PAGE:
Getting your deposit together is one of the key hurdles to securing a new home.  If you are a first home buyer, using your KiwiSaver can be a great option.  Consider upping your KiwiSaver contribution from the minimum 3% to a higher contribution rate  (but remember, if you don't end up buying property you won't have access to this savings until you retire).  Family can also help to bolster savings and many of our clients use this option. (If this is a possibility, do ask us how it may work in your situation).

Reduce/ Remove secondary debt

Keep away from other debt, including 'after pay' options.  This is possibly the advice that your parents and grandparents may have given you, and it is never truer if you are setting yourself up to buy property. If you have existing debt, work hard to get rid of it.  If you currently have a number of debts, pay the minimum on all of them. Focus on paying off one piece of debt at a time, starting with the ones that charge the highest interest.  In terms of student loans, sometimes it is best to have that paid off, but other times it is better to keep it and have more savings. Have a chat to us about your options.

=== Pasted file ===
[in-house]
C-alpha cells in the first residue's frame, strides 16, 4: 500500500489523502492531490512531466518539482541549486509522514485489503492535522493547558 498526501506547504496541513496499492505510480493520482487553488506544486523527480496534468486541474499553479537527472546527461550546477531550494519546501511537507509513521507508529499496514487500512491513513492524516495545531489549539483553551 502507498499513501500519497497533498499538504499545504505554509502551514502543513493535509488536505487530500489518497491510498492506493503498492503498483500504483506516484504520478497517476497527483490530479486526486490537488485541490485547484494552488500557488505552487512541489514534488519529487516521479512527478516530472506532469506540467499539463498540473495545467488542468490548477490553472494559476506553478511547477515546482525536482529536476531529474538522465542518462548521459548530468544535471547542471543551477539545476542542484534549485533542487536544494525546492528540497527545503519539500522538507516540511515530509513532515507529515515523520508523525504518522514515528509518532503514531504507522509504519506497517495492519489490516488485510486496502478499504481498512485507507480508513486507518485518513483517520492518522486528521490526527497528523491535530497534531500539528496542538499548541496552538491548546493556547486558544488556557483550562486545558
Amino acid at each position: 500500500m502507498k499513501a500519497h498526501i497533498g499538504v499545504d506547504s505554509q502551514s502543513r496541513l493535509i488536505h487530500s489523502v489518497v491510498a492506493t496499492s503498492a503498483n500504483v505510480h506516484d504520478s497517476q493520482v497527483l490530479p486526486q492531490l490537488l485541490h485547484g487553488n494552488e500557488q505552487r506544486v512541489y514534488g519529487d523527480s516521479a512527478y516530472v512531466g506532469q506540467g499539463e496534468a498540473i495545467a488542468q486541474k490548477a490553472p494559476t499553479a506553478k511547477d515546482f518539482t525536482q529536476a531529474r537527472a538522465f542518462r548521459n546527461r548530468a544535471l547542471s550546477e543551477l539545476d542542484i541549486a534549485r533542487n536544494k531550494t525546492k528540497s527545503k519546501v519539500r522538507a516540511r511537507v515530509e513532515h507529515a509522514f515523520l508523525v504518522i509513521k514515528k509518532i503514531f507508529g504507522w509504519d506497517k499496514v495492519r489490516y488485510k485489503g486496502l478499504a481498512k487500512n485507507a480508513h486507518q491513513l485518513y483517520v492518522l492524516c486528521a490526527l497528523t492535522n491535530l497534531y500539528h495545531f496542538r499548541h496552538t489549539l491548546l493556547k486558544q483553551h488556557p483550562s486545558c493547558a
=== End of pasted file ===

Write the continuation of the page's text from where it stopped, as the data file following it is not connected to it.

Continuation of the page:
Be mindful of your expenses

Review your expenses and cut down on them, where possible.

A recent change in the law means that banks are now going through your expenses line by line, reviewing your actual spend each month, revealing every takeaway, coffee, and online shop done. Next time you go to use your card, have a think about if you actually need to spend that money. The last three months of actual expenses are critical to how much a bank will lend. Unnecessary spending will be noted and, may impede your chances of securing your loan.

How you get your income matters